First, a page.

There is also a huge number of surveillance cameras extensively deployed in public places, which are routinely used by police to detect petty crimes and are often misused.
We know that at the centre of this hyper-criminalisation culture is the so-called “broken windows” law enforcement policy, aided by mandatory minimum sentencing for drug use and other low stakes crimes. The broken windows approach to policing promotes mass arrests for minor offences with an eye on keeping communities orderly, despite overwhelmingly victimising the poor and people of colour. According to this logic, keeping petty offenders off the streets is as instrumental to a good society as catching the big fish of organised crime and keeping murderers away.
However, we see that the police do not crack down on violators of stay-at-home orders and mask-wearing mandates with the same avidity as they do on sidewalk drinkers and cannabis smokers. Are the police unwilling to inconvenience large arrays of the middle class, seemingly non-threatening, white citizens?
Why are the authorities not taking a tougher stand on those unwilling to do their fair share of work to slow down this pandemic? Is it sacred respect for personal liberty that explains this underenforcing of important public health measures?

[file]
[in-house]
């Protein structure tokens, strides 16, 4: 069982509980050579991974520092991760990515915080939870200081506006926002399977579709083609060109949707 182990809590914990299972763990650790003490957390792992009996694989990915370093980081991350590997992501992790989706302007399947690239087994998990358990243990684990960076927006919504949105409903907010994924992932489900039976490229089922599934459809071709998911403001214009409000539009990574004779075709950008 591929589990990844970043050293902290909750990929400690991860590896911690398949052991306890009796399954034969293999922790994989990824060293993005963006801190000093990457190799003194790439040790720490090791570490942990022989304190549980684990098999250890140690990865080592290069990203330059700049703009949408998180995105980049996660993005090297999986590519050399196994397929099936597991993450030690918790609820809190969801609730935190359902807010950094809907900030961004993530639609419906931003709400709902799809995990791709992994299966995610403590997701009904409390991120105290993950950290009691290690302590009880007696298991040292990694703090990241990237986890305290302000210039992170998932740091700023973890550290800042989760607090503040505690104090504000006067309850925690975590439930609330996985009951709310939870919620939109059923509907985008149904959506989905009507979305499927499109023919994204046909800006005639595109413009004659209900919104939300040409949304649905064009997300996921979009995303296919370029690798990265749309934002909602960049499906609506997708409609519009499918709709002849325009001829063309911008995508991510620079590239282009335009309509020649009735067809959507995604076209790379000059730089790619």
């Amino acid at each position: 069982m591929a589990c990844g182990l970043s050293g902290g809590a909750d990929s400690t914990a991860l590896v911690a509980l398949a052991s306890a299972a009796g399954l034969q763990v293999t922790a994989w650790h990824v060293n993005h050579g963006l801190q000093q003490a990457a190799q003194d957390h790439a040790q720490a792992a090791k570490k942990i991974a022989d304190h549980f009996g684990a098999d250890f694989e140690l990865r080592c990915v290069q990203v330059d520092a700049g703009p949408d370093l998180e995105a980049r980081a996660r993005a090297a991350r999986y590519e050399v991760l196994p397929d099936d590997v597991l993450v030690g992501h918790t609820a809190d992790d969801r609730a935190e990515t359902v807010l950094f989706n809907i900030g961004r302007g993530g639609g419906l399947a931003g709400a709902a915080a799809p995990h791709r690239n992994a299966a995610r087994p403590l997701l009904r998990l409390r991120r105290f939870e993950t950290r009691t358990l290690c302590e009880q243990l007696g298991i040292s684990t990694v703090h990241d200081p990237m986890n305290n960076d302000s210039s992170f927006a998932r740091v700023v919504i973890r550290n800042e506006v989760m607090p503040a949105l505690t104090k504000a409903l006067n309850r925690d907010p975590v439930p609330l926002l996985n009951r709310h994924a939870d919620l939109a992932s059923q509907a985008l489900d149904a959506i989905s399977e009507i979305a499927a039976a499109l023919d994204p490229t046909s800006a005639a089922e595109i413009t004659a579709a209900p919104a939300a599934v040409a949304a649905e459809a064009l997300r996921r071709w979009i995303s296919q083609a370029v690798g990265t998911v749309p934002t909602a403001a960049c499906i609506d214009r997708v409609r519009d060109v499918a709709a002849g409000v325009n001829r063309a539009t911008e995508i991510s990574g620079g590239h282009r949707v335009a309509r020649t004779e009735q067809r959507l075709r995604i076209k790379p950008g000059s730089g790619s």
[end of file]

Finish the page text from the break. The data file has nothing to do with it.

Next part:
But if it is, why is the same concern not applied to those communities largely composed of minority and low-income citizens, who have been so adversely affected by the criminalisation culture that the police have helped solidify in the last years? Many of the offences that bring members of these communities to their knees do not truly threaten the public and could be better addressed with fines or civil proceedings.
By contrast, plain disregard for others amid a pandemic is surely dangerous. So why are the police not punishing the violators?
Beyond the pandemic, this not-so-surreptitious bias against people of colour when it comes to policing in America was abundantly evident in the events that transpired on January 6 on Capitol Hill. An overwhelmingly white group of pro-Trump rioters stormed the emblematic building and violently disrupted the certification of Joe Biden’s victory in the presidential election. Even though arrests have ensued, the double standard in response did not escape many. It is not far-fetched to think that, if they had been Black protesters, the police reaction would have been more forceful and bloody.
The revered value of individual freedom is not in danger when governments enforce temporary protective measures in the middle of a serious public health crisis. Governments have an essential duty to safeguard all people’s lives. Good governments should secure freedom and safety for everyone impartially. These are valuable goals for all of us – not just those that happen to live in the right neighbourhoods.
The views expressed in this article are the author’s own and do not necessarily reflect Al Jazeera’s editorial stance.